The collection

I found the first one hidden among a tray of gaudy costume jewelry in a display case at the local Waterfront Mission. I knew immediately what it was and asked the clerk if she could get it out for me to see.

The black wooden beads polished to a high sheen, I could imagine them being worn smooth from years of use, thousands of prayers recited, thousands of Our Fathers and Hail Marys. The crucifix made of the same ebony wood as the beads, was accented with silver and stamped ‘Italy’ on the back.

It felt like I had found a lost treasure and knew I would be taking it home.

Having been raised in the Baptist Church, and married in a Presbyterian one, it felt slightly heretical to bring a Catholic relic into my house. I didn’t know how to pray a rosary, and at the time, knew nothing of substance about Catholicism.

All I did know was that holding it in my hands, working my fingers around each bead, somehow felt right.

The next rosary I found was at an eclectic, flea-market style antique shop, displayed in a much more appropriate way. Not piled together with plastic strands of faux pearls, but laid out on a shelf, in a lighted curio cabinet beside gold and semi-precious jewels.

It was as if I was rescuing them from obscurity. Since then I have actively searched for rosaries whenever I’m in an antique shop, especially if I’m somewhere away from my hometown.

The most recent rosary I found was in a sweet little shop in Tennessee. The pale blue beads and elegant crucifix were beautiful. l was quite smitten with it and soon the proprietress was wrapping it in thin parchment paper for my trip back to Florida.

This week was the first time I hunted for a rosary online. I found one that is reputed to be from the early 1950s. It’s called a Job’s Tears rosary. The creamy white beads are ellipse-shaped and it also features six different saints medals.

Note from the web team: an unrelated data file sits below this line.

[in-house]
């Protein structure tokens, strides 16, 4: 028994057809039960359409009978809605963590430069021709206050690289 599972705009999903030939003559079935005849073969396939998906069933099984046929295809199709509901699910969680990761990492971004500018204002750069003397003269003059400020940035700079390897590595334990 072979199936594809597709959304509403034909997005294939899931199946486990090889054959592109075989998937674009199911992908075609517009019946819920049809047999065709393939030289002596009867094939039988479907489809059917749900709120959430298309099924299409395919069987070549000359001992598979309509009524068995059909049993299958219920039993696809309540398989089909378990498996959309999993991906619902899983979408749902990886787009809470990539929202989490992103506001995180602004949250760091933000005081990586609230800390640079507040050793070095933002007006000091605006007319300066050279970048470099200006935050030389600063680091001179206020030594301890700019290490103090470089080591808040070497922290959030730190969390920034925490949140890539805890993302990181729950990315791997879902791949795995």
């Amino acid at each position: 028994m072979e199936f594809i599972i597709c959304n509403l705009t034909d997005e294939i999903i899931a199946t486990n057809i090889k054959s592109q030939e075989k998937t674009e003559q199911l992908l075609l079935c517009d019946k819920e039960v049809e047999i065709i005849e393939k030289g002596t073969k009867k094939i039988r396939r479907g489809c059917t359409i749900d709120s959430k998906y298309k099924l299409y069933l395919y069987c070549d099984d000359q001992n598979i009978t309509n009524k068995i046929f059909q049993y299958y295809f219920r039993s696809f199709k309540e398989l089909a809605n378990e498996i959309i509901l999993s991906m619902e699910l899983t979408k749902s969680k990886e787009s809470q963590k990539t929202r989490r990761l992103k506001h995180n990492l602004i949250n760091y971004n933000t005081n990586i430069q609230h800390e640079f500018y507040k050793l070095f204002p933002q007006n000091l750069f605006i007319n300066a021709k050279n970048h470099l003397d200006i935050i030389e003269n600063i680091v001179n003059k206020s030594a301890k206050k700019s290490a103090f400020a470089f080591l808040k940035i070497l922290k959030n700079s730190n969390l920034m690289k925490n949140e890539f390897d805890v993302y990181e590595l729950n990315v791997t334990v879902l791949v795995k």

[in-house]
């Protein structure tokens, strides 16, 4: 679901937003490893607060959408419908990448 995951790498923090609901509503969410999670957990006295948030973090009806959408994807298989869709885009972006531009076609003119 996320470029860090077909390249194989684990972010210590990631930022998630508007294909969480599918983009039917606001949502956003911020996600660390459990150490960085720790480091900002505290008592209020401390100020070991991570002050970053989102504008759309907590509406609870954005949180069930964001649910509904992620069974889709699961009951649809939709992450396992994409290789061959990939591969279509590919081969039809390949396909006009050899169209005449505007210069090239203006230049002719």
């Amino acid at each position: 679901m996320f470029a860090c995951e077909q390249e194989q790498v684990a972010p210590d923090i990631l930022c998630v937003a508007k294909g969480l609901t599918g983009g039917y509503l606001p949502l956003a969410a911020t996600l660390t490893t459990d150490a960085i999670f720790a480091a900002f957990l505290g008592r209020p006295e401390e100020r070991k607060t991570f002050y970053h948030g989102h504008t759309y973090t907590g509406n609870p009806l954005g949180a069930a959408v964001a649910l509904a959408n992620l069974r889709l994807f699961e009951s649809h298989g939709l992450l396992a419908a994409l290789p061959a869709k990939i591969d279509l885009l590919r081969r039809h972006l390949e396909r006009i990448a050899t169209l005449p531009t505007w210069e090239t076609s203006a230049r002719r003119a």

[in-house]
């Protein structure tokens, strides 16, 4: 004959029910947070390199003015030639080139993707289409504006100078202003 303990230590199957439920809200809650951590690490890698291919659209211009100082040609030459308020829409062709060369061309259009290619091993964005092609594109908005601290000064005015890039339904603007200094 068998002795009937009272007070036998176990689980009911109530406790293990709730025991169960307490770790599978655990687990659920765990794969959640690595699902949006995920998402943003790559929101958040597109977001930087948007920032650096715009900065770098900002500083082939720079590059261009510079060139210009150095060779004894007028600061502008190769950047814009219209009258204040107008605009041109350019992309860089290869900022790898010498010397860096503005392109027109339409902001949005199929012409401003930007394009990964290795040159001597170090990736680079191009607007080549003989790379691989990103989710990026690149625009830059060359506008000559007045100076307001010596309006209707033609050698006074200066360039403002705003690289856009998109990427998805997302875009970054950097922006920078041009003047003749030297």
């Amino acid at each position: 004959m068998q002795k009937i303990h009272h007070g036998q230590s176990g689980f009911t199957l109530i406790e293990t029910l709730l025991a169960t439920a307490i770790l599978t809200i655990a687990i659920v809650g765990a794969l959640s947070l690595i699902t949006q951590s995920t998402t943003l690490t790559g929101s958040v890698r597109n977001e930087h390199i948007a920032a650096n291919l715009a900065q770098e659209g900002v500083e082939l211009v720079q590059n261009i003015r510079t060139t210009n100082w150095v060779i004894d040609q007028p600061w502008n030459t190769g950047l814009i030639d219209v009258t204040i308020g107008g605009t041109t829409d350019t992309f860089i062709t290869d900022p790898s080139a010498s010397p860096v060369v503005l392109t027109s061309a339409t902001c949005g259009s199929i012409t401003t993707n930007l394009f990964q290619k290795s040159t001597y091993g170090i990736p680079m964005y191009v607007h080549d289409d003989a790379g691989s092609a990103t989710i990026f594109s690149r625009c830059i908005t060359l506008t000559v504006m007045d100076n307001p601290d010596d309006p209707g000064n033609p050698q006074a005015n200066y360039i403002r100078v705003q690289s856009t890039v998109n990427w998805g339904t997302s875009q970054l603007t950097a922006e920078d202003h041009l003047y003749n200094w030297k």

Its history claims it was once owned by a nun. With each rosary I find, I wonder about its previous owner, and how it came to be for sale. Was it part of an estate, were there no family members who would have treasured such a precious item, was there no one to pass it on to?

I’ve asked Catholic friends about praying the rosary, was even given a prayer-book, but not having that particular ritual as part of my religious upbringing, it never felt like the appropriate way to handle them. My sentiment is that if I can’t recite the prayers and mysteries with the same confidence and reverence as I can sing familiar Baptist hymns and perform Presbyterian liturgies, it’s disrespectful to try.

There have been occasions when I’ve carried a rosary with me, especially when I’ve felt particularly vulnerable. Having the beads as a focus instead of my worries and fears, was comforting, I somehow felt closer to God. A place that’s been very lonely for the past several years.

I’m not a religious person. I believe in a higher power, God… but struggle with what that really means. These rosaries, even though not a part of my specific ecclesiastical teachings, hold a special attraction for me. I will keep looking for rosaries and keep seeking answers.

Submitted as part of Shell’s “Pour Your Heart Out” writing prompt at Things I Can’t Say. Please stop by to read the other posts, and give a little comment love.

Posted by

I believe all good fiction includes an element of truth, and all good photography includes an element of fantasy. In this journal I hope to give voice to the stories swirling around in my head, and to capture the images I see through my camera’s lens.

14 thoughts on “The collection

  1. I don’t think having a relationship with God is as black and white as good and bad is. Of course many religions have customs that they practice strictly but I think we should all do what feels right in relating to God. If those beads help you to focus more on God and good things, I think that’s wonderful and I don’t think God is nit picky about that stuff. If you feel peace that’s a great thing. Although I am not Catholic I appreciate their customs and can feel their love for God when I go to Catholic services. To me, this is what matters. I think collecting rosaries is wonderful. I’m sure they are beautiful in person.

    Like

  2. Wow. Those are beautiful. Such a neat thing…and when you think of all the sorrow and joy. the hopes and dreams that were whispered over each bead. I think I’m going to start looking for them.

    Like

Leave a Reply to traci Cancel reply

Fill in your details below or click an icon to log in:

WordPress.com Logo

You are commenting using your WordPress.com account. Log Out /  Change )

Google photo

You are commenting using your Google account. Log Out /  Change )

Twitter picture

You are commenting using your Twitter account. Log Out /  Change )

Facebook photo

You are commenting using your Facebook account. Log Out /  Change )

Connecting to %s

This site uses Akismet to reduce spam. Learn how your comment data is processed.